A pace that nourishes the soul is found in the little habits and choices we make each day. I put together a very short list of things that have helped me find my artisan pace, and I hope they can help you too.Read More
If I've learned anything this past year, it's that healing takes time.
More time than is convenient.
For example, recently my brother had to undergo a procedure. After months of being unable to identify where the pain in his muscles, knees, and ankles were coming from, the doctor finally found the culprit: a bone spur in his heal.
Now, I could probably ask him all for all the medical terms and details, but for simplicity's sake, I'll just tell you what I remember.
Part of his heel bone was actually dead, and needed to be removed. A cadaver was needed to replace the missing part of the bone. And the healing process would take an entire year before he could even jog.
A year. All for a small crack in the heel.
But sometimes, that's exactly what the body needs.
More often than we realize, our spirits need it, too.
Because healing is important to God our Father, He calls us to say "no" to some things for a while.
For my brother, no running. Only a little walking.
For me, no busyness. Only resting, for a time.
This kind of rest has taught me how these bodies and souls of ours long to be healed. That when we give ourselves the proper amount of time, healing is a natural occurrence.
And when we choose not to wait, the pain and ailment actually worsen over time.
But really the hardest part about the healing process is that it often feels even worse right before things are set right.
Like post surgery.
Or when someone is rubbing out a big knot in your back.
Or when you are striving for perfection and approval, and you realize that all that work kept you running in circles around your pain.
"For the moment all discipline seems painful rather than pleasant, but later it yields the peaceful fruit of righteousness to those who have been trained by it.Therefore lift your drooping hands and strengthen your weak knees, and make straight paths for your feet, so that what is lame may not be put out of joint but rather be healed."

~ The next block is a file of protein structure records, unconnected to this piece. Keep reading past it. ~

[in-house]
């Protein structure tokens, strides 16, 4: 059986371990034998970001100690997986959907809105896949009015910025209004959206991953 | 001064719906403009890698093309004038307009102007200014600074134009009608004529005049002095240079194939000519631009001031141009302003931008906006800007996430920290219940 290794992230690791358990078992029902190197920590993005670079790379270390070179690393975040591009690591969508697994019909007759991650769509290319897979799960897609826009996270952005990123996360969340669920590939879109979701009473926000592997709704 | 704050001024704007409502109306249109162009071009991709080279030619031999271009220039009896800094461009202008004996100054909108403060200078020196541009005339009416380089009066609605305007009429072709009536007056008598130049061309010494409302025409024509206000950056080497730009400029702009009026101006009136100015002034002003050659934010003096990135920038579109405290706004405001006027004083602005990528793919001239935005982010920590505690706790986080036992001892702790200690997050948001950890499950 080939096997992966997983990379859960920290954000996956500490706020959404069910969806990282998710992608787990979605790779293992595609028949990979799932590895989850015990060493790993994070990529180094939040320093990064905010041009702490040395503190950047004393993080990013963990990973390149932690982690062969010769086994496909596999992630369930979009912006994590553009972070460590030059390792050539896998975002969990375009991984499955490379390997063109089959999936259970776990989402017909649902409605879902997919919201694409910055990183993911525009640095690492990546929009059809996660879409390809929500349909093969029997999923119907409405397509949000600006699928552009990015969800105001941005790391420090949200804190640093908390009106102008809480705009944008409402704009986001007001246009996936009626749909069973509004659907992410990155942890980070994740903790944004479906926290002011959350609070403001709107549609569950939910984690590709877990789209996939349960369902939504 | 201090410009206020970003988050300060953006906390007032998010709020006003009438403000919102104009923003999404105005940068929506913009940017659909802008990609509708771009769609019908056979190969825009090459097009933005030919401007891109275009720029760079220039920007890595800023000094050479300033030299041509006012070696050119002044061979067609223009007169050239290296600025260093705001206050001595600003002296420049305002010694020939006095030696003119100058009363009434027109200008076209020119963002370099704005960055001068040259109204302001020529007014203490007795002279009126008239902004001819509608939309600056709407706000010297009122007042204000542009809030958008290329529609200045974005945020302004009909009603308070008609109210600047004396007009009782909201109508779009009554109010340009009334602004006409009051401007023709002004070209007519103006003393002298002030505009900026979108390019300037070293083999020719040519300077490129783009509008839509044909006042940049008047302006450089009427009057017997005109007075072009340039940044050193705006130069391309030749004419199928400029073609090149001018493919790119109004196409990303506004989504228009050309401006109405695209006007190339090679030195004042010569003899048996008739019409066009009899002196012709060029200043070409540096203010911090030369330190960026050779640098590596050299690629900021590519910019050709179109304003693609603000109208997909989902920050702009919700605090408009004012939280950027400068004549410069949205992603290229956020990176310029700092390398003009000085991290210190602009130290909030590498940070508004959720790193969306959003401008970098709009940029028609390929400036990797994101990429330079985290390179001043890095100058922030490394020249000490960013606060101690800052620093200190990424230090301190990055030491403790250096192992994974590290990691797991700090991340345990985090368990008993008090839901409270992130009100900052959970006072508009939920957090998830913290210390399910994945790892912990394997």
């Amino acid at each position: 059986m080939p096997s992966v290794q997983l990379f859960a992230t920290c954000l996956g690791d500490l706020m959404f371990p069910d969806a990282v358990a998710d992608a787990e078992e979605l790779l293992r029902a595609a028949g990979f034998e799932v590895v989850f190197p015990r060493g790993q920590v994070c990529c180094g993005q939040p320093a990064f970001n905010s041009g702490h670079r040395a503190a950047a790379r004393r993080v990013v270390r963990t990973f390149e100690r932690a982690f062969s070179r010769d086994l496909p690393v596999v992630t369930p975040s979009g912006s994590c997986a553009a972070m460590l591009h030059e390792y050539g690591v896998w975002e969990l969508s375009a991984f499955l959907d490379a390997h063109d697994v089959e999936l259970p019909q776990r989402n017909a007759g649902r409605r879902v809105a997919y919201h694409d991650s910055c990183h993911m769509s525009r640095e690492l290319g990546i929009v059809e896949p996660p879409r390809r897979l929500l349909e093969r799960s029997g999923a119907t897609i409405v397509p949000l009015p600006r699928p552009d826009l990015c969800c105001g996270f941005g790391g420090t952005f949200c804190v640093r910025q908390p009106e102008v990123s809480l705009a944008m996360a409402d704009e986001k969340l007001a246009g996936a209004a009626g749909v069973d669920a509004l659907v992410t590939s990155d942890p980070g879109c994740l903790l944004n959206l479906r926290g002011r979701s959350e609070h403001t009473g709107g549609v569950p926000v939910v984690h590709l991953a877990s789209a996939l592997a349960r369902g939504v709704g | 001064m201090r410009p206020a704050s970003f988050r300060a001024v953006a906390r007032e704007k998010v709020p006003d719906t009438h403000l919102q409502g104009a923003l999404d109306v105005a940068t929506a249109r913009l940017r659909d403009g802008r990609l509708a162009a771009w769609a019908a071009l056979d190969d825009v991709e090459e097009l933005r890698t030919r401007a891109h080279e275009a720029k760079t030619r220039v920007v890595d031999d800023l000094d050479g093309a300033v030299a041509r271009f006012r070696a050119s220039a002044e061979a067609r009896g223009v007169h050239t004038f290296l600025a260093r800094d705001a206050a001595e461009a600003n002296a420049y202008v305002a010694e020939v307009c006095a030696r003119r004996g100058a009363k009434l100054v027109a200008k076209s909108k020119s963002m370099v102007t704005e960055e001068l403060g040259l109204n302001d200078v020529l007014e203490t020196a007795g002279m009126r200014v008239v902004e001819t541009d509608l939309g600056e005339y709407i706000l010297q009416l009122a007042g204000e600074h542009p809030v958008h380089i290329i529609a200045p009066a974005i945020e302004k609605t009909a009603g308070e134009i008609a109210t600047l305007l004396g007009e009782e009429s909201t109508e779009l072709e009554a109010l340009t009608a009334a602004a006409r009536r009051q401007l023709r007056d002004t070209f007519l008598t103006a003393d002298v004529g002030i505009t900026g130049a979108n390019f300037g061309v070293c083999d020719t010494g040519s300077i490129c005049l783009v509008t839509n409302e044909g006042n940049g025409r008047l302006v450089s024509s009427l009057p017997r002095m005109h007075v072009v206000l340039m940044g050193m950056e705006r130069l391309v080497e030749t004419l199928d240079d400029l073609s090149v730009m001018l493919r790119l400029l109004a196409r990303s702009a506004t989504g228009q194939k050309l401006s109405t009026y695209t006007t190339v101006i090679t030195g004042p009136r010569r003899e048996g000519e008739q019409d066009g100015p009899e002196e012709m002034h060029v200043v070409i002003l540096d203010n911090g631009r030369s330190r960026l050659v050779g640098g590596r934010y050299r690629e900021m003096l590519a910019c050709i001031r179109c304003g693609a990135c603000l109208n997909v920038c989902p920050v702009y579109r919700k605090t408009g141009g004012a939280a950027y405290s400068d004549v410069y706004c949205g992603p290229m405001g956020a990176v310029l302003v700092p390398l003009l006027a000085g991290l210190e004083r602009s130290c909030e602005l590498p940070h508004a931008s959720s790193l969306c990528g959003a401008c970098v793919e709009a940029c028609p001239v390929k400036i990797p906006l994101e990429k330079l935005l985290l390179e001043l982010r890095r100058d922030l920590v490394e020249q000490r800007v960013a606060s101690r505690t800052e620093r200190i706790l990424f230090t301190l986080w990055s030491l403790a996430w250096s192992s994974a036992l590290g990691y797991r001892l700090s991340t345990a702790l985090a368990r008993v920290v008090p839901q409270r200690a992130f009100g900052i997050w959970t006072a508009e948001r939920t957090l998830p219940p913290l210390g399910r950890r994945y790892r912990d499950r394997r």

So why not take the time to heal?
Maybe it's saying no to some draining activities.
Or maybe activities you love.
Or maybe it's saying "yes" to a different pace for a while.
Saying yes to longer walks and wasted time on sunsets and private journal entries.
Maybe it's time to say "yes" to healing.
All I know is that Jesus cares a whole a lot about these weak knees, cracked heals, and broken hearts. And when given the time, He comes and sets things right within us.
So what do you say?
I remember that fateful day rather clearly.
A cup of coffee in hand.
My bible and journal on the table before me.
The frustrations of my heart that I couldn't quite put into words.
As a freelance writer, I often started my workday with the Lord. Before I wrote my articles, I needed to write for my heart.
But nothing was coming for some reason. A lack of peace kept me distracted, though I couldn't quite figure out the cause. So I closed my journal and decided that I might as well get to work. No sense wasting time when things gotta get done.
I opened my laptop and got ready to email a client about the articles he needed for the week. And then finally, I felt the Lord speak to my heart very clearly:
"You're going to tell your clients that these are the last assignments you'll be doing for them."
And then I was flooded with peace. I can't explain why; it didn't make any sense. But it felt absolutely right, for no reason other than the fact that I knew this is what God wanted me to do.
So what do I tell him? I'm just done? Do I need an excuse?
"You're going to tell them that you've been hired to work for someone else and you no longer can work for them."
"Jeana, you're writing for Me now —I will be your employer and provider."
And so I quit.
I was filled with a peace I didn't understand.
And filled with more uncertainty than I'd ever known.
It's been about a year and half since my last employment.
And I suppose I thought that when the Lord said I'd be "writing for Him," I'd suddenly have some kind of platform or starting point. Or at least some measly income to add to what my husband makes as a student worker.
But instead, God answered every question I asked Him with this one simple word: wait.
What about a part time job?
Should I work on my own blog?
I thought you said to write —what do you even mean??
And through the tears and uncertainty, the still, small voice of the Lord spoke to me, as if I was a little girl curled up in the lap of her papa.
"You can't know how much I love you when you are your own provider.
For now, I need you to stop.
It's time to rest, to find your pace.
Come and be my daughter, and taste what it is to have enough."
And so I waited.
And over the days and months upon waiting, I tasted the provision from my Father who always provides enough.
Enough to overflow my heart.